Given the high number of young people in Alaska experiencing homelessness and the on-going crisis, current housing resources are insufficient to fully address the challenge. Covenant House Alaska is leading efforts to move from fragmented programs toward coordinated, system-level responses to youth homelessness. We are an organization that wants to solve problems, and the nation is watching as we break down barriers on services provided to unhoused young people.

Q: How does this help the future of Anchorage?

A: Young adults are the fastest growing population of homeless across the United States. One out of 10 young people lack stable housing. Without the right intervention, these young people are at risk of becoming part of the chronic adult homeless population. Not only is this devastating to each young person, it is very costly to society. Every day spent on the streets, in camps or in unsafe structures is another day a young person is traumatized and vulnerable to exploitation.

By providing a continuum of care that includes stable housing, we provide a critical component of successful long-term permanent housing. This is a proven upstream investment Anchorage needs in order to avoid adult homelessness and create healthier generations to come. 

Q: We keep referencing micro-units and services. Can you tell me specifically what this looks like for our young adults who will be housed there?

A: Each young adult will have their own room/key and will be just one floor away from accessing all the things needed to help them thrive. They will have on-site access to education and employment training programs, substance abuse and behavioral health services, medical services, meals, and a gym. They will have more independence, their own building entrance, and the freedom and increased responsibility that goes along with that. We meet young people where they are at, and these responsibilities will be catered to each young person and where they are  at in their journey.    

Q: We certainly couldn’t do this alone. Do you want to expand a bit on those who have funded this project?

A: We have been fortunate to have robust partnerships in this project since the get go, including Premera Blue Cross, the Municipality of Anchorage and CDBG HUD funding, Weidner Apartment Homes and the Alaska Mental Health Trust, Des Moines Federal Home Loan Bank, Rasmuson Foundation, in conjunction with Cook Inlet Housing Authority. Cook Inlet Housing Authority has been a critical partner since the moment moment they helped us secure land (and donated it to us to build our new home), and have been funders, supporters and visionaries every step of the way. We also had the opportunity to represent Anchorage in the US Mayors Conference because we were a recipient of the Wells Fargo CommunityWins grant for creating an innovative, progressive housing project.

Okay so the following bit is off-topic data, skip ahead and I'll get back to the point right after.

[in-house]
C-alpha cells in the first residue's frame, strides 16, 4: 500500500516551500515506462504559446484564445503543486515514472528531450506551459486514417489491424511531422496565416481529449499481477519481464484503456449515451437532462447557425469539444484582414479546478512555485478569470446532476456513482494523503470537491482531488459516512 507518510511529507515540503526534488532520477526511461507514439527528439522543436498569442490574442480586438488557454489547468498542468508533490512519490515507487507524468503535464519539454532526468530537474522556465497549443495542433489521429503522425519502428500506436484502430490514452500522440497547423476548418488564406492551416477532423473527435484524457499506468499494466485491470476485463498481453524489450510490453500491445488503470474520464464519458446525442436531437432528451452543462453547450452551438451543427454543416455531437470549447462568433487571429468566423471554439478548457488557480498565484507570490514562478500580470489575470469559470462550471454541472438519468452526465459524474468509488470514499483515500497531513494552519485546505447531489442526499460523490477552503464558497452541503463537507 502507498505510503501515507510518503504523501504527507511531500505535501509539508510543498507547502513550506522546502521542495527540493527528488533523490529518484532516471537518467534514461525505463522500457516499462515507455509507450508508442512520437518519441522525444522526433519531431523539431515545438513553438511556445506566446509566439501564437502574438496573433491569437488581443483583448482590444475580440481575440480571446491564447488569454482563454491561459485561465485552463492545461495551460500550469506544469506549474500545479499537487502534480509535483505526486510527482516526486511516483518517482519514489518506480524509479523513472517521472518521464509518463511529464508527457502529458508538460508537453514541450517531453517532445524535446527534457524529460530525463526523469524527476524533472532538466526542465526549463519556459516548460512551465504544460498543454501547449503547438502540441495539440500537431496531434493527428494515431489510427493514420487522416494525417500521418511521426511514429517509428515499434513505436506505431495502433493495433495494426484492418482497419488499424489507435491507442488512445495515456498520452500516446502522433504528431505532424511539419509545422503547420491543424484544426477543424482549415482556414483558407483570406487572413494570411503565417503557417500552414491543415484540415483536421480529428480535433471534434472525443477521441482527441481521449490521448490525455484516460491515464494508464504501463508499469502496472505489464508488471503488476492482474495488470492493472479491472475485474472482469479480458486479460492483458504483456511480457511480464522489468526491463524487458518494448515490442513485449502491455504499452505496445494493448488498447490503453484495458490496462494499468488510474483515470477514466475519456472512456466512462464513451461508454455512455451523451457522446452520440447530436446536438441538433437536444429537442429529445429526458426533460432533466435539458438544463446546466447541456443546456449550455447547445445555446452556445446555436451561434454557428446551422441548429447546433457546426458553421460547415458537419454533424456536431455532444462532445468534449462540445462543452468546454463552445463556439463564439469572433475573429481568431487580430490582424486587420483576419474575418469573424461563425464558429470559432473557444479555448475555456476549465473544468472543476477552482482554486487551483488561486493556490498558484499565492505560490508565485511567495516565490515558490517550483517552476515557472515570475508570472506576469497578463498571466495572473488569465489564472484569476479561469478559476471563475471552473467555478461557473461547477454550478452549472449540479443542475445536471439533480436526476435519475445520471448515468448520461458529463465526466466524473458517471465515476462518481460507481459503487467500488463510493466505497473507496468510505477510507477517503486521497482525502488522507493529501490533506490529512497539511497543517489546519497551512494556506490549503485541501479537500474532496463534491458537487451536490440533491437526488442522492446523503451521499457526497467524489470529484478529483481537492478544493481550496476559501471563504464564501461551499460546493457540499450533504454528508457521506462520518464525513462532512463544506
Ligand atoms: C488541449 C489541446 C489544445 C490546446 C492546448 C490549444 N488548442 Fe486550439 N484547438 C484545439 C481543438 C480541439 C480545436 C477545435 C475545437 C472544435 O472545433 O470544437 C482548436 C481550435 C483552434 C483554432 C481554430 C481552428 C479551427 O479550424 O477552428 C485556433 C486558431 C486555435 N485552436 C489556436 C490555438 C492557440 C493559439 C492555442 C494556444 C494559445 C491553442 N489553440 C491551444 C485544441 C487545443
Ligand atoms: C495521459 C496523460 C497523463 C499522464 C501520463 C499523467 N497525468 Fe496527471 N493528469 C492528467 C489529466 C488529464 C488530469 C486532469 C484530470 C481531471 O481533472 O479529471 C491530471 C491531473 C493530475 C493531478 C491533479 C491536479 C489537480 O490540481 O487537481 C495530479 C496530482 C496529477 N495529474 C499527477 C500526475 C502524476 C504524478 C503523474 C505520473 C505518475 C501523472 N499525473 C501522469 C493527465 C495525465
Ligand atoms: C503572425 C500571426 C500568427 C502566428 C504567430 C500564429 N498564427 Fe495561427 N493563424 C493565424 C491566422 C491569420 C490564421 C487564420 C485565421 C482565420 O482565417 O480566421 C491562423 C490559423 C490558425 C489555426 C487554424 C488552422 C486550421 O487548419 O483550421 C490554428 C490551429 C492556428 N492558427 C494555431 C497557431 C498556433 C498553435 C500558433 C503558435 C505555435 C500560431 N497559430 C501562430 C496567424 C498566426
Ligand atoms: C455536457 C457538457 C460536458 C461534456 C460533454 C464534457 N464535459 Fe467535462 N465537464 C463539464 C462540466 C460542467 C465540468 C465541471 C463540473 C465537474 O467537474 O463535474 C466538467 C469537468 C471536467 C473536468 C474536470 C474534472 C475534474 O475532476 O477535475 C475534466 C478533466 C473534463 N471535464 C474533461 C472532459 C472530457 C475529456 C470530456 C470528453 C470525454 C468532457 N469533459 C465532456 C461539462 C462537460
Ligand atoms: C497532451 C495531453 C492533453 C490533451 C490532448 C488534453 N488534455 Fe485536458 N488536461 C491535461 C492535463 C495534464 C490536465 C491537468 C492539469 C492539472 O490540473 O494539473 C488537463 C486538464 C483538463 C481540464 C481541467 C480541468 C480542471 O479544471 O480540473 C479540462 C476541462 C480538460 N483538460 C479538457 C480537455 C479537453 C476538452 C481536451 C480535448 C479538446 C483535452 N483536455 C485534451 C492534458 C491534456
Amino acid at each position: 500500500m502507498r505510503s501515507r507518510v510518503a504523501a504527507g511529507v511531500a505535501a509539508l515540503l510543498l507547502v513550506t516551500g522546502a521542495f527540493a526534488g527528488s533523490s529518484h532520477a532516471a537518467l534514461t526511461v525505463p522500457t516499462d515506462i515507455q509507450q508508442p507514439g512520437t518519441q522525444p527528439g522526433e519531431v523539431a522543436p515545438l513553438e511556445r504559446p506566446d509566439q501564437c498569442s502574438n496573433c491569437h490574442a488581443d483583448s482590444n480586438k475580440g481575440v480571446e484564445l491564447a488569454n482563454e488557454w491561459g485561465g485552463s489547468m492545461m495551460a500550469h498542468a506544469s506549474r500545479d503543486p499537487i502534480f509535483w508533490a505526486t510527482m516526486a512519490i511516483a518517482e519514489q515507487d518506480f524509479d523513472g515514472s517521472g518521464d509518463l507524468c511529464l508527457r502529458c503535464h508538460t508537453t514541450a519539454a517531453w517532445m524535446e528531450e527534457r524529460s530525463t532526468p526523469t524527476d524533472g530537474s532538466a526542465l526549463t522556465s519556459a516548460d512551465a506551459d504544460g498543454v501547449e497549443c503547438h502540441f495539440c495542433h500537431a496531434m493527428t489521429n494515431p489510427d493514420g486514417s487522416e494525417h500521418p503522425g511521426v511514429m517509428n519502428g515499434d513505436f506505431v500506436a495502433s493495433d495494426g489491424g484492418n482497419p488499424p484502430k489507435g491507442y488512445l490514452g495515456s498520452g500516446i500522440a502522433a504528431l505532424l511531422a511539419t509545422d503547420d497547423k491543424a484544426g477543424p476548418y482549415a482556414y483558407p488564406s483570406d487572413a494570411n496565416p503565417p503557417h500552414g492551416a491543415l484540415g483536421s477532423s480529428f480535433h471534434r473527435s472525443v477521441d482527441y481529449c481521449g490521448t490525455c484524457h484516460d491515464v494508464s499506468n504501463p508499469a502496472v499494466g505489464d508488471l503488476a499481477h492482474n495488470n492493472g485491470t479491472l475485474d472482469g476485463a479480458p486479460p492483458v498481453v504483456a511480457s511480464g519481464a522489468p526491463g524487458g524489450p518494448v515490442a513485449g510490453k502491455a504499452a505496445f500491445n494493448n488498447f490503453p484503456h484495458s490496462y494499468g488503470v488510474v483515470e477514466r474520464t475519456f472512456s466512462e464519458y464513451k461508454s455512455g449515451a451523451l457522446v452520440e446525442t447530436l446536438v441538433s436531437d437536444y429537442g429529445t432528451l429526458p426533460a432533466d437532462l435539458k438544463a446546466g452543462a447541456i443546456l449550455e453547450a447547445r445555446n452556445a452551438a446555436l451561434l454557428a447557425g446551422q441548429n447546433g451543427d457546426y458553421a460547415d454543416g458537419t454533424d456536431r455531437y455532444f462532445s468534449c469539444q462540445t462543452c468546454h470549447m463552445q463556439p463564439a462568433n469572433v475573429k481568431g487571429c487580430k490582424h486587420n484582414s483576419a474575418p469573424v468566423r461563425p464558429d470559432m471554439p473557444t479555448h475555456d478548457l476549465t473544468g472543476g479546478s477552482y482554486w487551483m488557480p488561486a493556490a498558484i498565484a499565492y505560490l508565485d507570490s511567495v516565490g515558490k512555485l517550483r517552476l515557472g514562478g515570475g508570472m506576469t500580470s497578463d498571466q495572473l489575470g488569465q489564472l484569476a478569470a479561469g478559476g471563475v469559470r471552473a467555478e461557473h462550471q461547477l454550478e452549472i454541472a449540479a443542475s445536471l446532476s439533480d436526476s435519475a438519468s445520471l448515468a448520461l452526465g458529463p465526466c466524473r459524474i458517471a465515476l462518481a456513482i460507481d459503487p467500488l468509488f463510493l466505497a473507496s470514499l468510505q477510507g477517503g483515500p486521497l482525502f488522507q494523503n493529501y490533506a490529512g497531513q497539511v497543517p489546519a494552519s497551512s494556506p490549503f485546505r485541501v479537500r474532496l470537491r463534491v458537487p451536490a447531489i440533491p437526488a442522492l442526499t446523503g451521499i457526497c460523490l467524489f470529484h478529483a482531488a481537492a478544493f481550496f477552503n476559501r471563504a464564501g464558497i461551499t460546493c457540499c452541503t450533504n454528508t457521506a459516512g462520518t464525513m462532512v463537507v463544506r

And of course, we couldn’t have done this without our community members. Whether you have given $5, $100, or volunteered — you are the reason we have been able to innovate. 

Innovation comes when you have the time, space and capacity to look at your organization and think “how can we be different?” Because of the support from our community, we have been able to ask that question instead of “how do we keep the lights on?” We have had the space to say, “What if?” and then we got to work.

Now, we find ourselves standing on a metaphorical bridge that we built together – ready to watch some of the most incredible transformations to ever happen. Not only to individuals, but to our Alaska community as a whole. It’s exciting and I’m humbled to share this moment in history with everyone who has believed in us.